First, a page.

China says balloon over US airspace is civilian airship

Foreign ministry says alleged surveillance balloon is used mainly for weather monitoring and deviated from its planned course.

China’s foreign ministry has expressed regret over what it called a civilian balloon straying into United States airspace, which prompted the postponement of a planned visit by Washington’s top diplomat to Beijing.

In a statement on Friday, the ministry said the balloon suspected by the US of conducting surveillance was a civilian “airship” used for research, mainly for meteorological purposes.

The statement said the airship has limited steering capability and “deviated far from its planned course” because of winds.

The Pentagon had earlier said it was “tracking a high-altitude surveillance balloon”. It decided not to shoot down the balloon, which was potentially flying over sensitive sites, because of concerns of hurting people on the ground.

Reporting from the White House in Washington, DC, Al Jazeera’s Kimberly Halkett said that the balloon was first spotted by bystanders in the state of Montana.

“It was spotted by people on the ground who were wondering what was in the sky. That is how the US government first learned about this, incredibly,” she said. “It was then that the US government started tracking it.”

“There are going to have to be some answers as to why it was bystanders who first spotted this and not the military or the US government,” added Halkett.

Trip to Beijing

The Biden administration announced later on Friday that US Secretary of State Antony Blinken, who was expected to make his first visit to Beijing this weekend, would postpone the trip over what Washington called the “irresponsible” balloon incident.

A senior State Department official, who spoke to reporters on condition of anonymity, said “conditions are not right” for the visit, which had been expected to start on Sunday.

Blinken would have been the highest-ranking member of President Joe Biden’s administration to travel to China, on a mission to mitigate a sharp downturn in relations between the countries amid trade disputes and concerns about Beijing’s increasingly aggressive stance towards Taiwan and in the South China Sea.

Chinese Ministry of Foreign Affairs spokesperson Mao Ning had earlier said she had no information on the trip, but added that China had “no intention of violating the territory and airspace of any sovereign country” and urged for calm while the facts were established.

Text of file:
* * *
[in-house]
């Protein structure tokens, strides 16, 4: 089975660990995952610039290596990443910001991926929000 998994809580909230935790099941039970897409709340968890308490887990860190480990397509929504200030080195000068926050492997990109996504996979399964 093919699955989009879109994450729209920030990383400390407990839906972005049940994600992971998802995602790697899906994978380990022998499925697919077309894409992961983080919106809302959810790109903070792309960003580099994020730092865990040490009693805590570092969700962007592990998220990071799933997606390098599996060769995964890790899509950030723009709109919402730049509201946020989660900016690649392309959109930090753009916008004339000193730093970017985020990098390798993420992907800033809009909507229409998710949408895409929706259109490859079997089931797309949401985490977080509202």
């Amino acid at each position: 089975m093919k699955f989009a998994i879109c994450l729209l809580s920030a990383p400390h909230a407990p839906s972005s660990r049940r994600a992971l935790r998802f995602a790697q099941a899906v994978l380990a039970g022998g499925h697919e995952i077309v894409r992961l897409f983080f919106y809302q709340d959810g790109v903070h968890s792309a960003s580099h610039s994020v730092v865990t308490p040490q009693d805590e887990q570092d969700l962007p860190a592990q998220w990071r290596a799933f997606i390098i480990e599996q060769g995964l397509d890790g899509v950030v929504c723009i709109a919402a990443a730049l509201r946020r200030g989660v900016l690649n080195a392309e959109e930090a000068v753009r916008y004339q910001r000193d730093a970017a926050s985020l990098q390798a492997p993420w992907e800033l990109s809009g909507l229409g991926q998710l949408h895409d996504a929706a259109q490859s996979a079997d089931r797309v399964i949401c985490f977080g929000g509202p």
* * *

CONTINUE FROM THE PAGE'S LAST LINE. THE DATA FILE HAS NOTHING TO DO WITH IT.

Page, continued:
“We have noted the PRC [People’s Republic of China] statement of regret, but the presence of this balloon in our airspace is a clear violation of our sovereignty as well as international law. And it is unacceptable that this has occurred,” the US official told reporters.

A day earlier, a senior US defence official told Pentagon reporters that the US had “very high confidence” that the object spotted over its airspace in recent days was a Chinese high-altitude balloon and that it was flying over sensitive sites to collect information.

The official, who had spoken on condition of anonymity, had confirmed that one of the places the balloon was spotted was Montana, which is home to one of the nation’s three nuclear missile silo fields at Malmstrom Air Force Base.

The official also said the US had assessed the balloon had “limited” value in terms of providing intelligence that could not be obtained by other technologies, such as spy satellites.

The Pentagon said on Thursday that it was tracking a Chinese spy balloon flying high over the US that appeared to be surveilling highly sensitive nuclear weapons sites [File: Eva Hambach/AFP]

Previous sightings

Canada, which has had frosty relations with China in recent years, also summoned the Chinese ambassador on Thursday over the incident, a spokesman for the Canadian foreign ministry told Al Jazeera in an email.

“We will continue to vigorously express our position to Chinese officials through multiple channels,” Global Affairs Canada spokesman Jason Kung said on Friday.

The Canadian defence department said in an earlier statement that a “high-altitude surveillance balloon was detected” and was being tracked by the North American Aerospace Defense Command (NORAD), a joint US-Canada agency.

Meanwhile, back in the US, Pentagon press secretary Brigadier General Patrick Ryder said similar balloon activity has been seen in the past several years and the government had taken steps to ensure no sensitive information was stolen.

He said the balloon was travelling well above the height commercial aircraft fly at and did not present a threat to people on the ground.

Biden was briefed and asked the military to present options, according to a senior administration official, who was also not authorised to publicly discuss sensitive information. The senior defence official said the US prepared fighter jets, including F-22s, to shoot down the balloon if ordered.

Defence Secretary Lloyd Austin and Army General Mark Milley, chairman of the Joint Chiefs of Staff, advised against taking “kinetic action” because of risks to the safety of people on the ground. Biden accepted that recommendation.

Even though the balloon was over a sparsely populated area, its size would create a debris field large enough that it could have put people at risk.

The defence official would not specify the size of the balloon but said commercial pilots could spot it from their cockpits.

The balloon’s appearance adds to national security concerns among US lawmakers about China’s influence in the country, ranging from the prevalence of the hugely popular smartphone app TikTok to purchases of American farmland.

“China’s brazen disregard for US sovereignty is a destabilising action that must be addressed,” Republican Speaker of the House Kevin McCarthy tweeted.

Source: Al Jazeera and news agencies